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it's like what came first? the compiler or the platform?? (the platform requires a compiler, but the compiler requires a platform) and asm/assembly had to of had some "intelligence" to be able to control hardware, which software gives it. This is quite a hard question.
Or like how did they make programming languages if they had no way to input stuff?
A computer is a method of transforming input to output. If there's no way to input stuff, there's no reason to have a computer. The only use I can think of for a machine which has no input at all is to generate (mostly) random numbers.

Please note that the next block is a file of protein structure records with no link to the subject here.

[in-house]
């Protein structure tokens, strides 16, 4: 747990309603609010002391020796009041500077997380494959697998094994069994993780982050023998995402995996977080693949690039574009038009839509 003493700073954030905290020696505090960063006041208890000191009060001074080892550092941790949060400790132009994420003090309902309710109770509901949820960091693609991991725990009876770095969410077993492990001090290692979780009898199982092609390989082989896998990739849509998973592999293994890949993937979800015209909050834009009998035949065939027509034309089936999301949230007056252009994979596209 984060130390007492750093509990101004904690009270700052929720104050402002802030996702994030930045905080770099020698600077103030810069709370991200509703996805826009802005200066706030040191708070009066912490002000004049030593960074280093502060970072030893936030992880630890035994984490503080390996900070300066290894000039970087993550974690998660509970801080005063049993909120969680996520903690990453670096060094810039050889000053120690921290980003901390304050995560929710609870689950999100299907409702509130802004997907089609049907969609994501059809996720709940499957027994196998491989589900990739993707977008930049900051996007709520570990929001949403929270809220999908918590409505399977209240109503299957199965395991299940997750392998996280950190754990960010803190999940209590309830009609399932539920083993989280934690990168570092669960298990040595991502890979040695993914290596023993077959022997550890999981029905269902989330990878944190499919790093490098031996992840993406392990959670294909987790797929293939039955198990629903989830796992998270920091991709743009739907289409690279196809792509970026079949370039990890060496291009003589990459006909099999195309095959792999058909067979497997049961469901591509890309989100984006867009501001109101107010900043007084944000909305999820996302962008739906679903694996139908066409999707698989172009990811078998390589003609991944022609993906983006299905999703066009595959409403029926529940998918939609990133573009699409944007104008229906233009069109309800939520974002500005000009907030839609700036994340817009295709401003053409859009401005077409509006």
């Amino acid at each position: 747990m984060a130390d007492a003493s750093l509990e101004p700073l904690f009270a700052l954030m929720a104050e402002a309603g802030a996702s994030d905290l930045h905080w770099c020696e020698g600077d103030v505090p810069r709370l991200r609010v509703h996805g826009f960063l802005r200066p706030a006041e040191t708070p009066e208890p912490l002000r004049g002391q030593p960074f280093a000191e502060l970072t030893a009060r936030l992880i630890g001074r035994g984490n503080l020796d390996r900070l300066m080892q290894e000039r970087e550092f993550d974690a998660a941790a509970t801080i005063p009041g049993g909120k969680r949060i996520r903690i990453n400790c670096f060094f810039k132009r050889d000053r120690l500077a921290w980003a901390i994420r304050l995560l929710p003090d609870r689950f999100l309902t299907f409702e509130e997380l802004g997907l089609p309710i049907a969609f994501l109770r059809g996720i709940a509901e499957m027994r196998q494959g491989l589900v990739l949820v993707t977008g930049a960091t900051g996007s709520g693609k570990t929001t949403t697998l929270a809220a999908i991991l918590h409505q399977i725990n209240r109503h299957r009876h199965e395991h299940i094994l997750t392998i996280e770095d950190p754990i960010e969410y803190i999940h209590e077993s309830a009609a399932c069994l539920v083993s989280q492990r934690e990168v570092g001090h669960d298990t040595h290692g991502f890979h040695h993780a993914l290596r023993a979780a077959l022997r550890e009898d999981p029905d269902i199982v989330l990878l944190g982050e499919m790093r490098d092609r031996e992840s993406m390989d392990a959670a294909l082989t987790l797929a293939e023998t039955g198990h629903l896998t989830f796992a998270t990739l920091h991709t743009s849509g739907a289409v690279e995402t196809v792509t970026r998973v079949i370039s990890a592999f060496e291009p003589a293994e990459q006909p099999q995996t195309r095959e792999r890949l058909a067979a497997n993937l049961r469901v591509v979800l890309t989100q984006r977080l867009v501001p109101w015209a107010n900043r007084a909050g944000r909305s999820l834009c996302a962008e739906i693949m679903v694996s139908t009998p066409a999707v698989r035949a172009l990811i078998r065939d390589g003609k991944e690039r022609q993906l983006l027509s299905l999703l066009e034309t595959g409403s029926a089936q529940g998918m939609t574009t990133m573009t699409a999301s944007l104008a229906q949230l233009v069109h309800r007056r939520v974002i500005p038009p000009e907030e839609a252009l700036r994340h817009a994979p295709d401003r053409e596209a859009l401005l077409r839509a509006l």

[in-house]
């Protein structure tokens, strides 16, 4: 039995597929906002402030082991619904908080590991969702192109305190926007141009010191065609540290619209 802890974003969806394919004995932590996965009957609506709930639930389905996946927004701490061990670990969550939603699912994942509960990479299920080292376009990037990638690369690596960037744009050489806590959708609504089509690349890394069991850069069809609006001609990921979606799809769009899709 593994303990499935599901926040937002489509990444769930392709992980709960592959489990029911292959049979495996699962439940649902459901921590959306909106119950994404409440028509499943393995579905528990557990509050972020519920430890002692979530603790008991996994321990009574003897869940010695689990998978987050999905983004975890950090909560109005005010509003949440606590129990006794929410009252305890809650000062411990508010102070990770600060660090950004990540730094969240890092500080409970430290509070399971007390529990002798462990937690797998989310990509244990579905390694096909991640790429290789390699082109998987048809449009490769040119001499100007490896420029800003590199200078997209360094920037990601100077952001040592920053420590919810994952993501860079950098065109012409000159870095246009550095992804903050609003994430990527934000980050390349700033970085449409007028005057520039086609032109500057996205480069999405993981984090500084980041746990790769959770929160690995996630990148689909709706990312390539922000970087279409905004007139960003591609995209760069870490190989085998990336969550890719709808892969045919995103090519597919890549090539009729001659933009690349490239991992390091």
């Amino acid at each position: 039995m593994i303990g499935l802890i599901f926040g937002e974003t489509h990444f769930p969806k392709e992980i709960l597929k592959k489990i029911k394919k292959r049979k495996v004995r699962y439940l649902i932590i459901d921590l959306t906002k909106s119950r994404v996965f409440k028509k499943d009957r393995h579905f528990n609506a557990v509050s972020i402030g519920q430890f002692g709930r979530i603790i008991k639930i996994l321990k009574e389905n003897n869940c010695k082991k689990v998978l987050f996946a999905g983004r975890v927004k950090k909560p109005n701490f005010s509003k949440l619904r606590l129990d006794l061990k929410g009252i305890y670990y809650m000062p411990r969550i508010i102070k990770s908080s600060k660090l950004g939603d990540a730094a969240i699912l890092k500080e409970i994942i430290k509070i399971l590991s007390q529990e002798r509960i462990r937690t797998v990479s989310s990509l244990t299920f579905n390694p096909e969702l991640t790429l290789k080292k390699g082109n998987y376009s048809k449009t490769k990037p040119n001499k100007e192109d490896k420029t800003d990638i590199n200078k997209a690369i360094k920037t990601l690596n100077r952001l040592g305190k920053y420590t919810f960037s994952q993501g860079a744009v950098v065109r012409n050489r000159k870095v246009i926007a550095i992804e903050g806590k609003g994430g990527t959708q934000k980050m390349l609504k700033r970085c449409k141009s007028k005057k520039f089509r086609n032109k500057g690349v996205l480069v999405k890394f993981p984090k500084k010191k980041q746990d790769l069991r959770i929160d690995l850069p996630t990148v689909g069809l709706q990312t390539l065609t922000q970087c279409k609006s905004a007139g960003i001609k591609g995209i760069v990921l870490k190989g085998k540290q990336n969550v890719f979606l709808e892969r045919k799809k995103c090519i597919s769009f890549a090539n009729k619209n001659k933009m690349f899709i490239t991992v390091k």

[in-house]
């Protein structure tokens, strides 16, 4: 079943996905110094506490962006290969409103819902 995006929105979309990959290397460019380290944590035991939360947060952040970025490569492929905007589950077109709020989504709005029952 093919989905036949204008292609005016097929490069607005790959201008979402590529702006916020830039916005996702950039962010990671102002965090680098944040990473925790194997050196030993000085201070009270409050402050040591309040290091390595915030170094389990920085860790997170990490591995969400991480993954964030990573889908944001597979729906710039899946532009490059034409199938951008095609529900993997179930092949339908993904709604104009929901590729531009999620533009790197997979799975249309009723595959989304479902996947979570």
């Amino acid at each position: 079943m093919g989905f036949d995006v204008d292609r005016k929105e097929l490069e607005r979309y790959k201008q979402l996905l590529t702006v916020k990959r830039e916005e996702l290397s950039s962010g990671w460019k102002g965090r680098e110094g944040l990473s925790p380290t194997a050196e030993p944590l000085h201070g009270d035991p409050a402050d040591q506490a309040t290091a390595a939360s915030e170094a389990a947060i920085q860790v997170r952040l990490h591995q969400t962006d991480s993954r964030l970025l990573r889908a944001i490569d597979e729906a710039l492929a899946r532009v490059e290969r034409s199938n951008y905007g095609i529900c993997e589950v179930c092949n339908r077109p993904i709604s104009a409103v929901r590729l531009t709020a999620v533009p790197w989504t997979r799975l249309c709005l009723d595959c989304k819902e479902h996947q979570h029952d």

But back in ye olde days of switches and paper tape, you weren't really writing in programming languages, but just writing out the opcodes for the computer to do what you wanted. And everything below that level was in hardware using electrical circuits and what-not and couldn't be changed. So the implementation for each opcode was fixed. That's the way it still is, only with about a million extra layers of abstraction between the high-level programmer and the hard-coded procedures. At least, that's my recollection.